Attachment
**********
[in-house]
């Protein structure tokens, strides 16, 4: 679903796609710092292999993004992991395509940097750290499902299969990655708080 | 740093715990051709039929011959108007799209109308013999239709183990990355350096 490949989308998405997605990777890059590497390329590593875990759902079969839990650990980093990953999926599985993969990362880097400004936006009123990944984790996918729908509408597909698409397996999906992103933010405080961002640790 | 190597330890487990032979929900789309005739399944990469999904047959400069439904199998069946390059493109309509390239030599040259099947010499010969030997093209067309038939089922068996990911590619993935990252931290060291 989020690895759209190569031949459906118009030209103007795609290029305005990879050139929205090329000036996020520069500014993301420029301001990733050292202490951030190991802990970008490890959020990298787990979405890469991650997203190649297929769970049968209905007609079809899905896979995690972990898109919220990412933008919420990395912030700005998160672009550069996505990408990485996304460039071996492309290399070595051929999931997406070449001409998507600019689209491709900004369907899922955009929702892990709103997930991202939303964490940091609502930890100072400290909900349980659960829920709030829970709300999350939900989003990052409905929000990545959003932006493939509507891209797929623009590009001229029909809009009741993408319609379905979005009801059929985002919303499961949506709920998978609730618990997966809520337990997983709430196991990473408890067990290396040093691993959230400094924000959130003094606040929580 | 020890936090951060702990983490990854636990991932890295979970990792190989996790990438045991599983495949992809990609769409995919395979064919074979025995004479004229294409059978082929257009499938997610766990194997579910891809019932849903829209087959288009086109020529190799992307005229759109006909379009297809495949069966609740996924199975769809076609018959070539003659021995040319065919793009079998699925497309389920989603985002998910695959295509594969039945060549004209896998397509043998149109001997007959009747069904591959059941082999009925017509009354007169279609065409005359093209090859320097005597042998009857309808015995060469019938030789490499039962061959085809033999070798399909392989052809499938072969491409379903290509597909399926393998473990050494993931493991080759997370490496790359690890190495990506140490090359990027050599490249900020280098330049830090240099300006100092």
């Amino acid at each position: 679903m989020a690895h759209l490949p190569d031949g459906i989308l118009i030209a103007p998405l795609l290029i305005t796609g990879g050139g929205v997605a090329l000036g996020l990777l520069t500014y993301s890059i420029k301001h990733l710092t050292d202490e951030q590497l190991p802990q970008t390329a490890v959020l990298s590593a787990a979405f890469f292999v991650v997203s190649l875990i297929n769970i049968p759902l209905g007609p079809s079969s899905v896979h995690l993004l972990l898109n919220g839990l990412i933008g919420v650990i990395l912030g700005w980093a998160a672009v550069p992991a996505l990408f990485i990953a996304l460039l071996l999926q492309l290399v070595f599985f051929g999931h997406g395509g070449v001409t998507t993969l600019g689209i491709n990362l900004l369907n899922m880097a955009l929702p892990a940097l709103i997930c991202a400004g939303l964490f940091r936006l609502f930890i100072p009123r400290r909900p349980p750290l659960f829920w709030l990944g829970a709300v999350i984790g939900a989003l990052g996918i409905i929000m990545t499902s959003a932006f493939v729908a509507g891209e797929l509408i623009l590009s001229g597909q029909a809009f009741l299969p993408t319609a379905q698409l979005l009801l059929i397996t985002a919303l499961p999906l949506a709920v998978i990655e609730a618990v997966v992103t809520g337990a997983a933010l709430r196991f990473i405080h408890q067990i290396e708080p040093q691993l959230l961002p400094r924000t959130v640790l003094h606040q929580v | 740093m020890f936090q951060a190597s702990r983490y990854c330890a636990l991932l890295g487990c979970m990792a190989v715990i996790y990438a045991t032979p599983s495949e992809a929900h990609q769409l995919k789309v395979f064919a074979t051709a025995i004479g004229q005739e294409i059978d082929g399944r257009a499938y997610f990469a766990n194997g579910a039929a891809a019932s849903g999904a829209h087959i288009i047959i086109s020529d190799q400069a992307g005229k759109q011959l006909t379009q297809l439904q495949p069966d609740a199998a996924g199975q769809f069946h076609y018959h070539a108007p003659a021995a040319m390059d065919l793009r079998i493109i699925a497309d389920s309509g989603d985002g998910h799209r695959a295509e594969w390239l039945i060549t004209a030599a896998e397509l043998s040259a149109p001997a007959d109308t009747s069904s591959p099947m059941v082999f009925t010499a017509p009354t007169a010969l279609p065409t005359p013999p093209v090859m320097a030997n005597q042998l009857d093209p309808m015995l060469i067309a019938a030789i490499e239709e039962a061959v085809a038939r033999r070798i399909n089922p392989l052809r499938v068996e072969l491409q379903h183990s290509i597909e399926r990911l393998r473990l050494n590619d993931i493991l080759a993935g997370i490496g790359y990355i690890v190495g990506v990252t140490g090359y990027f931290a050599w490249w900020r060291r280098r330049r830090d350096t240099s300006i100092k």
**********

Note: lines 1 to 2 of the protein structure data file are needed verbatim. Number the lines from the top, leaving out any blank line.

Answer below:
[in-house]
């Protein structure tokens, strides 16, 4: 679903796609710092292999993004992991395509940097750290499902299969990655708080 | 740093715990051709039929011959108007799209109308013999239709183990990355350096 490949989308998405997605990777890059590497390329590593875990759902079969839990650990980093990953999926599985993969990362880097400004936006009123990944984790996918729908509408597909698409397996999906992103933010405080961002640790 | 190597330890487990032979929900789309005739399944990469999904047959400069439904199998069946390059493109309509390239030599040259099947010499010969030997093209067309038939089922068996990911590619993935990252931290060291 989020690895759209190569031949459906118009030209103007795609290029305005990879050139929205090329000036996020520069500014993301420029301001990733050292202490951030190991802990970008490890959020990298787990979405890469991650997203190649297929769970049968209905007609079809899905896979995690972990898109919220990412933008919420990395912030700005998160672009550069996505990408990485996304460039071996492309290399070595051929999931997406070449001409998507600019689209491709900004369907899922955009929702892990709103997930991202939303964490940091609502930890100072400290909900349980659960829920709030829970709300999350939900989003990052409905929000990545959003932006493939509507891209797929623009590009001229029909809009009741993408319609379905979005009801059929985002919303499961949506709920998978609730618990997966809520337990997983709430196991990473408890067990290396040093691993959230400094924000959130003094606040929580 | 020890936090951060702990983490990854636990991932890295979970990792190989996790990438045991599983495949992809990609769409995919395979064919074979025995004479004229294409059978082929257009499938997610766990194997579910891809019932849903829209087959288009086109020529190799992307005229759109006909379009297809495949069966609740996924199975769809076609018959070539003659021995040319065919793009079998699925497309389920989603985002998910695959295509594969039945060549004209896998397509043998149109001997007959009747069904591959059941082999009925017509009354007169279609065409005359093209090859320097005597042998009857309808015995060469019938030789490499039962061959085809033999070798399909392989052809499938072969491409379903290509597909399926393998473990050494993931493991080759997370490496790359690890190495990506140490090359990027050599490249900020280098330049830090240099300006100092």